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Simon, B. (1992). "Incest—See Under Oedipus Complex": The History of an Error in Psychoanalysis. J. Amer. Psychoanal. Assn., 40:955-988.

(1992). Journal of the American Psychoanalytic Association, 40:955-988

"Incest—See Under Oedipus Complex": The History of an Error in Psychoanalysis

Bennett Simon, M.D.

ABSTRACT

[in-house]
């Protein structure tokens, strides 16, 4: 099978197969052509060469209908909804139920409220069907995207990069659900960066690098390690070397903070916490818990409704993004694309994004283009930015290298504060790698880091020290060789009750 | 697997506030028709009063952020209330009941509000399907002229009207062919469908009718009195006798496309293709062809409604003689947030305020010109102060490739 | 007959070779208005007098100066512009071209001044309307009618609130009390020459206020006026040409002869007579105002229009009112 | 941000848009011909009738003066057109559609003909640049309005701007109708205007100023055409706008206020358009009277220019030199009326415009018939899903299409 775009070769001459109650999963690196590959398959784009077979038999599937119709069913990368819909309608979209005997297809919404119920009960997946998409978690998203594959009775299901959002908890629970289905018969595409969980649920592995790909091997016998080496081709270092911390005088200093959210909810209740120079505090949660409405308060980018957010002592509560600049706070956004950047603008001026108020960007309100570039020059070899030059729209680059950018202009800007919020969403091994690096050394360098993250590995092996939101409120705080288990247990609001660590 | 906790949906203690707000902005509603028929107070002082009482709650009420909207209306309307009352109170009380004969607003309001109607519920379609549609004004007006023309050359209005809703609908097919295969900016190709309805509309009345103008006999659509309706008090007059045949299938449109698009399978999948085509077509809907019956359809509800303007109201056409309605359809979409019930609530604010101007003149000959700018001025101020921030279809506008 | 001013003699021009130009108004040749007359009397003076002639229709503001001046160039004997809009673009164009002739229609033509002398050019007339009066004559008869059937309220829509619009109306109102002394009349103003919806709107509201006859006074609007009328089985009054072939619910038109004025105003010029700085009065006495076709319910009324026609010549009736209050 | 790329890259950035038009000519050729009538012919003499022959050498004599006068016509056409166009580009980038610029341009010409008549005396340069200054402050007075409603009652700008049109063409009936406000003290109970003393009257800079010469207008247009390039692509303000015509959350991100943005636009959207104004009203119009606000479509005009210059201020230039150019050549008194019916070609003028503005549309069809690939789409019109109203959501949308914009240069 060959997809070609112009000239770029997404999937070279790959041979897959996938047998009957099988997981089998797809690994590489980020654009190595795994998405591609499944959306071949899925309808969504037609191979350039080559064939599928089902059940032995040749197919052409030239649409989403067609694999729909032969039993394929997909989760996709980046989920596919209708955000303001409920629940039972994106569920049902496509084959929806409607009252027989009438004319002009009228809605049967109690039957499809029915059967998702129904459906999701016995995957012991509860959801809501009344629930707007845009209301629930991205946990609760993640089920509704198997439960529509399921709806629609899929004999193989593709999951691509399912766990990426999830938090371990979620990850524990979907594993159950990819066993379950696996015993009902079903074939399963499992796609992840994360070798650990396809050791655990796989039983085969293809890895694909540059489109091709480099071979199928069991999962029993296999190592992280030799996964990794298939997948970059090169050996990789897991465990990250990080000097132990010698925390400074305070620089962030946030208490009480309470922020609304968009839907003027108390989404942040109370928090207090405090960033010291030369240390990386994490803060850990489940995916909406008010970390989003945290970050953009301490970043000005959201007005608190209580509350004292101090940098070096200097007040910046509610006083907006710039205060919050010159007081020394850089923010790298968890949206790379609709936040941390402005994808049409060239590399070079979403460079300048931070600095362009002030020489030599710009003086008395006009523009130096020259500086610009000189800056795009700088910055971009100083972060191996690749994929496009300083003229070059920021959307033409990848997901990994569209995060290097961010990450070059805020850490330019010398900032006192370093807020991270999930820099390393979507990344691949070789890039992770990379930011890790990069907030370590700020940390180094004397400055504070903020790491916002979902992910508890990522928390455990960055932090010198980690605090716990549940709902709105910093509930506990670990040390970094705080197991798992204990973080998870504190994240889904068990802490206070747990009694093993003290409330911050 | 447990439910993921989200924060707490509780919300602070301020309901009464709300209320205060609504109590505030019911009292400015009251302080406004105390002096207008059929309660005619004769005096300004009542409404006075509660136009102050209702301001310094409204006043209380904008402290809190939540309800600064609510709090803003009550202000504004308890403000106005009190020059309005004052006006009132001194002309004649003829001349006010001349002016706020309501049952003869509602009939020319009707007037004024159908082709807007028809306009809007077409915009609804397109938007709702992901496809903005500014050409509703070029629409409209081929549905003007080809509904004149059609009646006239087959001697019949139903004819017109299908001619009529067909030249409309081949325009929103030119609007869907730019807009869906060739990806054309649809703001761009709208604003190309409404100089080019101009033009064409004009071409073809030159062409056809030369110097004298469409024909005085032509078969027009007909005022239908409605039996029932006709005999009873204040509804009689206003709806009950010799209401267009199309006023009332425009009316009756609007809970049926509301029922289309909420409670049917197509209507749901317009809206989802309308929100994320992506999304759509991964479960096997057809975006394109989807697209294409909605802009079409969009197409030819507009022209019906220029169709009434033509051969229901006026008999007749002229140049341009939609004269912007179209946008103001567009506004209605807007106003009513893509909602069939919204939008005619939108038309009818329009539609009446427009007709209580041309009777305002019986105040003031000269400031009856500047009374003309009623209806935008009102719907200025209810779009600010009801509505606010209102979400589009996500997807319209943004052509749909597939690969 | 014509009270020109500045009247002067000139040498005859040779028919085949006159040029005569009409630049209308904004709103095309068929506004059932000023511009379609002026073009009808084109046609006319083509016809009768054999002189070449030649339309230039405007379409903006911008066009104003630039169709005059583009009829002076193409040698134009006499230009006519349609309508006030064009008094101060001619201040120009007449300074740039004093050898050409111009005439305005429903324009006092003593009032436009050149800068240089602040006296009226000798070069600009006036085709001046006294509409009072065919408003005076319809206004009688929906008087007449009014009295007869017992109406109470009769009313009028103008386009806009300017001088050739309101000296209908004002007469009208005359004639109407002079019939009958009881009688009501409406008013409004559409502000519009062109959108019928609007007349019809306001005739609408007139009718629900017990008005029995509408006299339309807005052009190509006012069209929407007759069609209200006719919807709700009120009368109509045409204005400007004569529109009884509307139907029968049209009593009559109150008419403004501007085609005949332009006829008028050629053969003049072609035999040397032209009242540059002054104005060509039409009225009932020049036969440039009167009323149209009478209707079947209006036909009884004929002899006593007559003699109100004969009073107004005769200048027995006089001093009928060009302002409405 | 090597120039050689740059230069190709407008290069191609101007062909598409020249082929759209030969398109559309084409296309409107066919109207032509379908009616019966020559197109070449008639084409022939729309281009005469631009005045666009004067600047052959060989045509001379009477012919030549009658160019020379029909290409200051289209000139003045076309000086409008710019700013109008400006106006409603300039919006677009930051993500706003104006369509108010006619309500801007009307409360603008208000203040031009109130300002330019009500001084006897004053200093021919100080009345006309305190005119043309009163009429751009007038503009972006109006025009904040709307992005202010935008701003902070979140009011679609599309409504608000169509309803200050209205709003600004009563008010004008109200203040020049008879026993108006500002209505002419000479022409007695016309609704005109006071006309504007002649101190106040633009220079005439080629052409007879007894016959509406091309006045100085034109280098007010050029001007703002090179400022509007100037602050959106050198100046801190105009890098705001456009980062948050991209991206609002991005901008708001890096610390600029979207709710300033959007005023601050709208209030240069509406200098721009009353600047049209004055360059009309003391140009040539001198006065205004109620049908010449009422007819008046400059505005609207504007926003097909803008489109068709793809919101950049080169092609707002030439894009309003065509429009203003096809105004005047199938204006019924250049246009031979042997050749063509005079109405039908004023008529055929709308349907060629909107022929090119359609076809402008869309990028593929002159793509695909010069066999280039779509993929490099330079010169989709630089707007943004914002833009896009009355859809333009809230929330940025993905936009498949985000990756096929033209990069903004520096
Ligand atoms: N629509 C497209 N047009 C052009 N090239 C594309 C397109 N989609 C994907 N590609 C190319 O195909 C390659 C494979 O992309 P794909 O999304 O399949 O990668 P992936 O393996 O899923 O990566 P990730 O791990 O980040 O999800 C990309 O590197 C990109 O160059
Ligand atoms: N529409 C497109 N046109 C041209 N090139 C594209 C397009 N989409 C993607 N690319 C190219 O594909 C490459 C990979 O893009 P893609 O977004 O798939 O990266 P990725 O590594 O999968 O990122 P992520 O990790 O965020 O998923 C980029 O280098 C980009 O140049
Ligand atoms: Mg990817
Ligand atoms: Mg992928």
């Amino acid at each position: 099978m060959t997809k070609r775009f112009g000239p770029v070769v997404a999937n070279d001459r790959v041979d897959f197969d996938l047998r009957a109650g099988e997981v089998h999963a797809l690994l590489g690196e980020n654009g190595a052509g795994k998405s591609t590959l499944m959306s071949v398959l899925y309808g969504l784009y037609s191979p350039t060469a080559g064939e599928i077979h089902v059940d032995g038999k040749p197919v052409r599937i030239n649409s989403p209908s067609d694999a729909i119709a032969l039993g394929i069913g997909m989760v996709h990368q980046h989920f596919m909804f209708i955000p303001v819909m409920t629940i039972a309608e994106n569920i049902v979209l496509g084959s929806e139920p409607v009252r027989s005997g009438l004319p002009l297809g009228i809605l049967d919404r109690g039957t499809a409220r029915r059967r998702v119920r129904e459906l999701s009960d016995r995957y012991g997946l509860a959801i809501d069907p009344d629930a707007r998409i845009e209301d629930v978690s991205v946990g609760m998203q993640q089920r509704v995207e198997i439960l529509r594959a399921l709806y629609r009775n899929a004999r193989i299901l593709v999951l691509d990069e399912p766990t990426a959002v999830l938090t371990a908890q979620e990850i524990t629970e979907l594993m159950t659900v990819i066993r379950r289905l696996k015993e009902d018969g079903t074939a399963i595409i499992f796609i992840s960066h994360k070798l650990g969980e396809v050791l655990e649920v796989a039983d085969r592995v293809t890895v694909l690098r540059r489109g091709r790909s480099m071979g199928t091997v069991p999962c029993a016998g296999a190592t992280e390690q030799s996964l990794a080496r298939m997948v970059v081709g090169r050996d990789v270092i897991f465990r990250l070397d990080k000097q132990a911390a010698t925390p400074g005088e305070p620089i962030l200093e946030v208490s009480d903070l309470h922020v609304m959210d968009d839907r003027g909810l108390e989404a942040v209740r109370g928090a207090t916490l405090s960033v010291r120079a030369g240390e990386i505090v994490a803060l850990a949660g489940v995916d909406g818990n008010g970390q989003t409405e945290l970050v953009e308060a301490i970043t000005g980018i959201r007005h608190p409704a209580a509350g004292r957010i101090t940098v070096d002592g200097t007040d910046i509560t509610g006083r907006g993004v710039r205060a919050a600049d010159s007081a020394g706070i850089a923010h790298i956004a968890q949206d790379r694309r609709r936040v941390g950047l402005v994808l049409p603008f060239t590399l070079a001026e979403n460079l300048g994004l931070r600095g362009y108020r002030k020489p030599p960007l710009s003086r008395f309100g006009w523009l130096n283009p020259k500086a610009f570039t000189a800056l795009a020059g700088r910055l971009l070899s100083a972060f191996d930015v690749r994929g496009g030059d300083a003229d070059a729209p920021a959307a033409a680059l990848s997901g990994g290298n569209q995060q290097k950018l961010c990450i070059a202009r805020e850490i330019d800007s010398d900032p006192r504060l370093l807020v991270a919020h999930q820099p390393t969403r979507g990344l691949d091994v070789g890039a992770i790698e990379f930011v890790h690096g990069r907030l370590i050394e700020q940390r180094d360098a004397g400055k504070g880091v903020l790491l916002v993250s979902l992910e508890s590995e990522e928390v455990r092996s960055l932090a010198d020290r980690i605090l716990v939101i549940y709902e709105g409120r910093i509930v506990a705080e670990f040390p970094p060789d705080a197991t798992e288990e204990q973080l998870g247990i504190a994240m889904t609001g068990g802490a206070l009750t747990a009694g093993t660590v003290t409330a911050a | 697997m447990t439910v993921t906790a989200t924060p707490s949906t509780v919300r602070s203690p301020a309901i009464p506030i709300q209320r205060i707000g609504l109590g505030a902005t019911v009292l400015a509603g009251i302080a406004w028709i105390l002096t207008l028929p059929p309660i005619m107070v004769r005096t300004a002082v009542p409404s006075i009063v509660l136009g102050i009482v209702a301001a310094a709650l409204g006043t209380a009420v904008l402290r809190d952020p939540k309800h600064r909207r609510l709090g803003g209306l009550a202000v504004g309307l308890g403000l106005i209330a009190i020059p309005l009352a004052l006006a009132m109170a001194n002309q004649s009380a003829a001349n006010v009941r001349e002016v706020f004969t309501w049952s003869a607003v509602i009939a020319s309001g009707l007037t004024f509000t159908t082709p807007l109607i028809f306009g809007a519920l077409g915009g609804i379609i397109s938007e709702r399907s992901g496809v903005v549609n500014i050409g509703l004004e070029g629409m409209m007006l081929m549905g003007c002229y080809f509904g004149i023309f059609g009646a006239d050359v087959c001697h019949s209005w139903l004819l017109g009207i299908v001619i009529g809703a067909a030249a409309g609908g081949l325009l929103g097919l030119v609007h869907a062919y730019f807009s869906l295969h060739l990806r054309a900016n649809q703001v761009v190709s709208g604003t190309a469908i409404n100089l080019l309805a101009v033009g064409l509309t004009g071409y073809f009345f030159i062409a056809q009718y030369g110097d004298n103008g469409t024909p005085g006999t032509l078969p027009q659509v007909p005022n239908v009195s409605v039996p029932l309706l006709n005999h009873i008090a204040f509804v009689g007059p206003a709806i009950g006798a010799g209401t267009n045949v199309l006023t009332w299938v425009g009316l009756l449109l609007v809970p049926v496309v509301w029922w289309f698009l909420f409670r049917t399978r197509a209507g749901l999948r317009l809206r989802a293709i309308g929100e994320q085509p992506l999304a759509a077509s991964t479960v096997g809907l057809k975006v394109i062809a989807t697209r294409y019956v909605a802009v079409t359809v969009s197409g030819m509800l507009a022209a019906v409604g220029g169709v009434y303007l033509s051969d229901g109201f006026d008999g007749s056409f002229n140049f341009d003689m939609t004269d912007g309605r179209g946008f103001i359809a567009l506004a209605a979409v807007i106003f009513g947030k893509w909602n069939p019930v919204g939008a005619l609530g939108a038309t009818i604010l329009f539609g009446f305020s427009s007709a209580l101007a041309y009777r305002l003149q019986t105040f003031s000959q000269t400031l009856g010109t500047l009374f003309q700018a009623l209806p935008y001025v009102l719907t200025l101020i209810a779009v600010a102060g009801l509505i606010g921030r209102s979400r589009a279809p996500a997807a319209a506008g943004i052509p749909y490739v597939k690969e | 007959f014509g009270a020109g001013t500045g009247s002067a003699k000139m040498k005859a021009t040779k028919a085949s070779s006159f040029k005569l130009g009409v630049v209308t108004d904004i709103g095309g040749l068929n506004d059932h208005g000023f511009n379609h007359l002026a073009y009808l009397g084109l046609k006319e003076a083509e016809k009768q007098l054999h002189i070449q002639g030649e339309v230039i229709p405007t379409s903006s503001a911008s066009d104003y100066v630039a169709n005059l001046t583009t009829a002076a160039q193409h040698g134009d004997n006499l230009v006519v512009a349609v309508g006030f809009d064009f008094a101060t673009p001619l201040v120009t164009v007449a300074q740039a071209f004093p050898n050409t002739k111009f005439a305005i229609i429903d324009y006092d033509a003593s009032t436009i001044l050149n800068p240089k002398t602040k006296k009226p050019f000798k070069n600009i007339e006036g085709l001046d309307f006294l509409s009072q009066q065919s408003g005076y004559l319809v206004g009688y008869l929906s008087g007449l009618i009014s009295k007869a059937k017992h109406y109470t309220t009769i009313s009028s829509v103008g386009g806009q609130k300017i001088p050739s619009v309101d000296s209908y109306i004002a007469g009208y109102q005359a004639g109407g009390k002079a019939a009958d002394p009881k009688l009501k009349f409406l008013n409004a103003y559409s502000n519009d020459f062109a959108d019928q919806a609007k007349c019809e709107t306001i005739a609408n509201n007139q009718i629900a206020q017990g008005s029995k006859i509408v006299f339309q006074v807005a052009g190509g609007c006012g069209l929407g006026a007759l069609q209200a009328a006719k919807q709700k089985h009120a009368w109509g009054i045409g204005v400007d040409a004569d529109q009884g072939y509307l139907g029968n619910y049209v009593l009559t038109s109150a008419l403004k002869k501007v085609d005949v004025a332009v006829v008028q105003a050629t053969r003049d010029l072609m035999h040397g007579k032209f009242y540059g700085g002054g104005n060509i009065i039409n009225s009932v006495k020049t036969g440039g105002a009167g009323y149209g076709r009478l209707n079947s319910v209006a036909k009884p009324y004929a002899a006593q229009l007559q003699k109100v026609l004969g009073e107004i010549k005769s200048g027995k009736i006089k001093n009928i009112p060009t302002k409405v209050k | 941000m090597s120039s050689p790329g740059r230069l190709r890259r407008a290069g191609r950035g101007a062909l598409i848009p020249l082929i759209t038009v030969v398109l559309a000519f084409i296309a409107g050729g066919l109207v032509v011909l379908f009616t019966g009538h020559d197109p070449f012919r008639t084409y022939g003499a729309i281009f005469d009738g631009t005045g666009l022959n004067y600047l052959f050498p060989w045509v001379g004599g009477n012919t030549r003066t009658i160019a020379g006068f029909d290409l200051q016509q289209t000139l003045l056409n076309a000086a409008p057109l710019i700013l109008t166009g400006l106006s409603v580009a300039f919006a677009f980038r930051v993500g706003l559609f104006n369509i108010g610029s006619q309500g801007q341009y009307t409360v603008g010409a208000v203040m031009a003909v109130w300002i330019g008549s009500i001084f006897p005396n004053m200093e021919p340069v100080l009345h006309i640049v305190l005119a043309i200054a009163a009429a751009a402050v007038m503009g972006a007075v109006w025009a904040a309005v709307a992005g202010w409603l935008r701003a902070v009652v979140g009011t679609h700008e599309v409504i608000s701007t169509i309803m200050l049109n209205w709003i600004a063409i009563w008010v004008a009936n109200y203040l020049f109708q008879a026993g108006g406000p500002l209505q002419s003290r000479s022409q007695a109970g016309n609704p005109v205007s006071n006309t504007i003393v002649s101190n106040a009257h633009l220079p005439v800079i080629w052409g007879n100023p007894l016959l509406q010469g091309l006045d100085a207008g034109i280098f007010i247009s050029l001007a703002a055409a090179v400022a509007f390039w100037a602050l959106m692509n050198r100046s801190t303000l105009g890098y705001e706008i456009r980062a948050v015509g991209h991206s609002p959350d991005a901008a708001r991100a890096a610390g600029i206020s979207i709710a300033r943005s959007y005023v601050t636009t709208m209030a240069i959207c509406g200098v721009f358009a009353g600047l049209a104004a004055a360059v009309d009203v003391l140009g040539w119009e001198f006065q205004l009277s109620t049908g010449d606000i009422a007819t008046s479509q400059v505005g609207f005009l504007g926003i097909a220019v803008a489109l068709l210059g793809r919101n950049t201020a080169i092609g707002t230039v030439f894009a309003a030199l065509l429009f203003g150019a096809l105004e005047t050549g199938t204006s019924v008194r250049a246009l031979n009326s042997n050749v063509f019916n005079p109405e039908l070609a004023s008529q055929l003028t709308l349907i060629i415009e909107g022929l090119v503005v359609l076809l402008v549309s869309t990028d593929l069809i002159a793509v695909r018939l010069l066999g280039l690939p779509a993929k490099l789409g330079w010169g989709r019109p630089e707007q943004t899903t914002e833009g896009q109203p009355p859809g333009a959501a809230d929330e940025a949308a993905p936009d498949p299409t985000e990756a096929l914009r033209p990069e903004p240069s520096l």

This paper is intended as a contribution to the understanding of errors in our field. The title refers to the index entries "incest" in several classic psychoanalytic texts. In a way that is analogous to the defenses utilized by survivors of incest, psychoanalysis has both known and not known, avowed and disavowed, the traumatic impact of actual incest. It is argued that psychoanalysis erred in (a) focusing too heavily on the implications of incest for the Oedipus complex instead of its implications for every stage of development, and (b) missing out on the full and detailed description of the clinical pictures of incest victims and of treatment issues, including transference and countertransference. The author presents an overview of the history prompted by Masson's original attack on Freud for abandoning the "seduction hypothesis." Topics covered are: Freud's early papers, the Freud-Ferenczi controversy (1932), and the state of psychoanalytic awareness in the 1960's of the importance of actual incest. Certain features of our field make it all too likely that new errors can be generated that may similarly take decades to recognize and undo. These include the politics of our discipline, and negative attitudes toward systematic gathering and assessment of evidence.

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